June 9, 2023

What’s Driving Summer Violence?

Crime Lab data clears up a common misconception about summer violence.

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Since the Friday leading into Memorial Day weekend in Chicago, more than 150 people have been shot in what has become a grim annual marker of the start of the summer spike in gun violence. Addressing this crisis and saving lives as we head into the summer months requires something obvious: Targeting resources and interventions towards the people most likely to be involved in gun violence.

WHAT THE DATA SHOWS: A common misconception has clouded our understanding of summer violence, leading us to believe that kids on summer break from school are driving it. But the reality is that summer gun violence looks a lot like year-round gun violence; the vast majority of shootings take place outdoors and are driven by arguments between adult men. Last year in Chicago, men aged 20 and over accounted for 79.4% of summer gun violence victims (the 20-29 age range accounted for 37% of summer gun violence victimizations alone). Year-round, men aged 20 and over accounted for 79.8% of gun violence victims, and the rate hovers around the same for suspected perpetrators of shootings.

And for young people who do become involved in gun violence, over the last five years, more than 90% were not enrolled in Chicago Public Schools. They weren’t on summer break — they weren’t even in school to begin with.

WHAT IT MEANS: That doesn’t mean we should back away from programs that support young Chicagoans during the summer. But it does mean that if we want to reduce violence in the summer, and throughout the year, we need to focus our resources and interventions towards men aged 20-39 and youth who are disengaged from school entirely.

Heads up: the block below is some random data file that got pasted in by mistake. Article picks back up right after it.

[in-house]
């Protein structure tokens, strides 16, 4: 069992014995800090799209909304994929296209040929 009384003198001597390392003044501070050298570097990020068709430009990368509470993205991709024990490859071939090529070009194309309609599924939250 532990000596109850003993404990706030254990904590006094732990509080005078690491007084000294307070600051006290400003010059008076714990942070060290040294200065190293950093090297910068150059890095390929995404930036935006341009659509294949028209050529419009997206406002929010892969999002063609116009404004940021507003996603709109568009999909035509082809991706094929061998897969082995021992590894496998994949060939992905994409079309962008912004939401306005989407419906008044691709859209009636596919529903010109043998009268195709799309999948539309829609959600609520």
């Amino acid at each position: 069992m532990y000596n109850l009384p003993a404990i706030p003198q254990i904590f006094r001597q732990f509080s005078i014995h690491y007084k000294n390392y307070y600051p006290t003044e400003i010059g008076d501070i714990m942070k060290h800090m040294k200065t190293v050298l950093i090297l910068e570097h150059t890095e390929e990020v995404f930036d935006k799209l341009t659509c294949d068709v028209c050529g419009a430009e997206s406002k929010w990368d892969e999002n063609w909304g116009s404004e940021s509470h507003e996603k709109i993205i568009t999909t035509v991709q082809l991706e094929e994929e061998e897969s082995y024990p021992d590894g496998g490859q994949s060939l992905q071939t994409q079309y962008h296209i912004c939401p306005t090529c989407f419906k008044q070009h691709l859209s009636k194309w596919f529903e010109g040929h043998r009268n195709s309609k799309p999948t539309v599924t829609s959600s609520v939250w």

WHAT WE’RE DOING: At the Crime Lab, we’re leveraging this approach across our projects, including:

  • Building capacity of community violence intervention (CVI) professionals: The Crime Lab is launching the University of Chicago CVI Leadership Academy to help train the next generation of CVI leaders on organizational management and violence intervention strategies. The Academy is currently accepting applications through June 15th for its inaugural class.
  • Training police leaders from districts with the highest rates of violence: On May 22nd, the University of Chicago Policing Leadership Academy welcomed its first cohort of 24 rising police leaders for a six-month education program on data-driven management, violence reduction, and community trust. These leaders manage America’s highest-violence police districts, and collectively serve cities comprising over 20% of homicides in America.
  • Re-engaging students disconnected from school: Chicago Public Schools’ Back to Our Future program — for which the Crime Lab and Education Lab serve as a design and data partner — works with community organizations to support young people who have been disengaged from school for 18+ months and are therefore at higher risk of gun violence involvement.